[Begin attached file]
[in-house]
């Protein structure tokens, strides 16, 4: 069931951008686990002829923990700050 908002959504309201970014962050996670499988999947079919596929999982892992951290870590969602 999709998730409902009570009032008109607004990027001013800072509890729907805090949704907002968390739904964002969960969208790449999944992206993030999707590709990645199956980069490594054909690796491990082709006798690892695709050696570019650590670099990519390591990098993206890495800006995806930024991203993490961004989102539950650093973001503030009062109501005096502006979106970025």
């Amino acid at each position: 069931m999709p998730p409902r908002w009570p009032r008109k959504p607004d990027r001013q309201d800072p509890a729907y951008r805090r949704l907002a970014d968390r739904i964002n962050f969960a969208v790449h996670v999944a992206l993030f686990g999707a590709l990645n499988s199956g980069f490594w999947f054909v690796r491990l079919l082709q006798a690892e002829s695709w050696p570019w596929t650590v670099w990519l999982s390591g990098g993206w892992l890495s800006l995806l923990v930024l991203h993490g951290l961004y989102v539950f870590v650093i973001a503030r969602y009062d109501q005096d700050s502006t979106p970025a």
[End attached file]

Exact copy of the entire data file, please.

[in-house]
């Protein structure tokens, strides 16, 4: 069931951008686990002829923990700050 908002959504309201970014962050996670499988999947079919596929999982892992951290870590969602 999709998730409902009570009032008109607004990027001013800072509890729907805090949704907002968390739904964002969960969208790449999944992206993030999707590709990645199956980069490594054909690796491990082709006798690892695709050696570019650590670099990519390591990098993206890495800006995806930024991203993490961004989102539950650093973001503030009062109501005096502006979106970025």
């Amino acid at each position: 069931m999709p998730p409902r908002w009570p009032r008109k959504p607004d990027r001013q309201d800072p509890a729907y951008r805090r949704l907002a970014d968390r739904i964002n962050f969960a969208v790449h996670v999944a992206l993030f686990g999707a590709l990645n499988s199956g980069f490594w999947f054909v690796r491990l079919l082709q006798a690892e002829s695709w050696p570019w596929t650590v670099w990519l999982s390591g990098g993206w892992l890495s800006l995806l923990v930024l991203h993490g951290l961004y989102v539950f870590v650093i973001a503030r969602y009062d109501q005096d700050s502006t979106p970025a």